As in the Suite Lounge areas, the Club Dining area employs a Crestron DigitalMedia system to feed local inputs or cable receivers to selected displays. Mic and line inputs are also distributed through this area; a local CD player, FM tuner, and iPod input are provided here as well. Sound comes from Community D6 and D8 ceiling speakers, with a Crestron touch panel and two QSC TSC-3 touch panels providing system control on this floor.
The top floor of the sound end zone expansion provides open-air general public seating, supplemented by restrooms. Audio here comes from JBL Model 25AV surface mount speakers. (Four floors down, in the South end zone expansion’s ground floor concourse, JBL CBT-100LA line array column loudspeakers blanket the space with sound. Sharp 70-inch displays in the elevator lobbies keep everyone there abreast of the game developments.)
A job as big as Tiger Stadium’s south end zone expansion—240 monitors and 600 speakers—would be a big challenge under any circumstances. But PSX had to execute the installation under a tight schedule as stressful as a Two-Minute Warning during a tied Super Bowl.
“We started work in mid-April 2014, when the contractors were still working on the south end zone expansion’s physical structure,” said Vigueira. “We had to be completely done, one way or another, by the time the 2014-2015 season opened on September 6th—no exceptions or delays allowed.” As a result, PSX installers were pulling wire while the other trades were getting the plumbing in place and putting up drywall. “We had to coordinate tightly with all of the trades involved every hour of every day so that we could all hit the mark on time. Communication at every step was critical,” he said.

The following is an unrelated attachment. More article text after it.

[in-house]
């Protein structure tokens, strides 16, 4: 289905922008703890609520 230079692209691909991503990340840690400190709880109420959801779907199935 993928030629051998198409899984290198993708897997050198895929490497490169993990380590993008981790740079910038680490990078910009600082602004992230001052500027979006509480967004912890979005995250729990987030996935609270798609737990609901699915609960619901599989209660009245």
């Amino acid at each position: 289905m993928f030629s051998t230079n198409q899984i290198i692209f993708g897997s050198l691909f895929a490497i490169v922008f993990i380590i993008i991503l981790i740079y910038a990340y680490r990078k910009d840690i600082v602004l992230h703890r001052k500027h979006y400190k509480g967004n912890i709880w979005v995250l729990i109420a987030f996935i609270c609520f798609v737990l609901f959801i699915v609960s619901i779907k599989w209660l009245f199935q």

Unfortunately, electronics do not respect schedules. In this case, 16 of the monitors within the suites showed signs of signal interference—even though PSX’s technicians had been extremely careful in laying out the various cable paths. “Fortunately, we managed to eliminate the issue by installing Jensen VRD-1FF CATV isolators in line between the head-end and the monitors in question,” Vigueira said. “These solved the noise problem just like that: They were very handy.”